OCT systems operate at a variety of different wavelengths. The choice of the wavelength will depend on the transparency at that wavelength together with the water absorption and scattering properties of the material of interest. 800 nm has been widely used for retinal imaging because of the low absorption in the vitreous humor. More recently, 1060 nm is preferred for this application because of the large penetration in retinal tissue as well as the low dispersion. For the endoscopic applications, wavelength of 1310 nm or wider are used because of the low-scattering, which result the deeper depth penetration in tissue. The 1310 nm range is also preferred for many applications because of the lower cost and wider availability of optical components that are available because of the synergy with fiber optics in telecommunications.

Santec’s product range:

Imaging Speed

Imaging speed corresponds directly to the scanning speed, or repetition rate of the wavelength sweep of the swept-source laser. In SS-OCT the scanning speed corresponds to the A-line rate. Increasing the A-line rate makes it possible to accommodate more A-lines per frame or increase the frame rate. In practice, a fast A-line rate removes imaging artifacts associated with sample movement and enables the rapid imaging a large area/volume measurement without compromising resolution. Typically, a scanning speed up to 400 kHz is used.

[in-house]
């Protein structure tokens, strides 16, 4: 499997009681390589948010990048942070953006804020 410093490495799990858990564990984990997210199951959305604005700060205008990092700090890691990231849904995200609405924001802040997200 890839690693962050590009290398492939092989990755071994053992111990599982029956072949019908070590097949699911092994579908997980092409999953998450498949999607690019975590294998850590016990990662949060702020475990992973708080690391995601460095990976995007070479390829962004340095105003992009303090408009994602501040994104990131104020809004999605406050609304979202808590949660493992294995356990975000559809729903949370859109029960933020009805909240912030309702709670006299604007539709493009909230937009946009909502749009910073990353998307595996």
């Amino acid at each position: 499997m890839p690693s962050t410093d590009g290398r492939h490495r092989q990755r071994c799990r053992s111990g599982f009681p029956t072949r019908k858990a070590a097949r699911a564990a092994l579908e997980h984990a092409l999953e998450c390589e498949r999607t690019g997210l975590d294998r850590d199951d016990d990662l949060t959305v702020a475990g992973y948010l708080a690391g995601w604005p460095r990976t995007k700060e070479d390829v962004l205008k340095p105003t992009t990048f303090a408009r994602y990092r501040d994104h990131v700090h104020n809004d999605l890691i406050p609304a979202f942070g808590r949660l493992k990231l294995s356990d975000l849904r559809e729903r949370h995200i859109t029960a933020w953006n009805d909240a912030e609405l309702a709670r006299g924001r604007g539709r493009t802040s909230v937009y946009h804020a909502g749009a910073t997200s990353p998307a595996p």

100kHz @1310nm IVS-2000-HS
400kHz @1060nm IVS-1000-VCSEL

Imaging Depth Range

Imaging depth is mainly limited by the penetration depth of the light in the sample. It is also limited by the number of data points and the coherence length of the light source. As indicated in the Nyquist Theorem for FD-OCT, a shorter sampling interval provides a longer (deeper) imaging depth. In SS-OCT, this corresponds to the sampling speed of the data acquisition card and the scanning speed of light source. On the other hand, for higher frequency components the signal intensity drops, i.e. at a deeper range. The OCT signal is a convolution of the light source spectrum and the interferogram. Since the instantaneous linewidth is finite a longer coherence length gives lower signal intensity drops. Coherence length is defined as the optical round trip delay or twice of the depth range where fringe visibility drops by half or the Fourier-transformed OCT signal drops by 6 dB compared to the signal power at zero delay.

Imaging Depth Range ≧18mm @1310nm IVS-2000-LC
Imaging Depth Range ≧70mm @1060nm IVS-1000-VCSEL

Axial Resolution

In SS-OCT axial (depth) resolution is related to the wavelength range as well as the center wavelength of the laser. A wider scanning range corresponds to a higher axial resolution. For the same scan range, a shorter centre wavelength also provides a higher axial resolution.
It should be noted, though, that when selecting the centre wavelength the absorption and scatting properties of the sample must also be taken into consideration.

Lateral Resolution

The lateral resolution is related to the NA (numerical aperture) of the lens used in the probe head. A higher NA gives higher lateral resolution at the beam waist depth position, but a higher NA limits the depth of focus.  When determining the lens used for imaging, consideration must therefore be made of both the required resolution and depth of focus. Santec IVS systems support a number of lens configurations to optimize these parameters for different applications.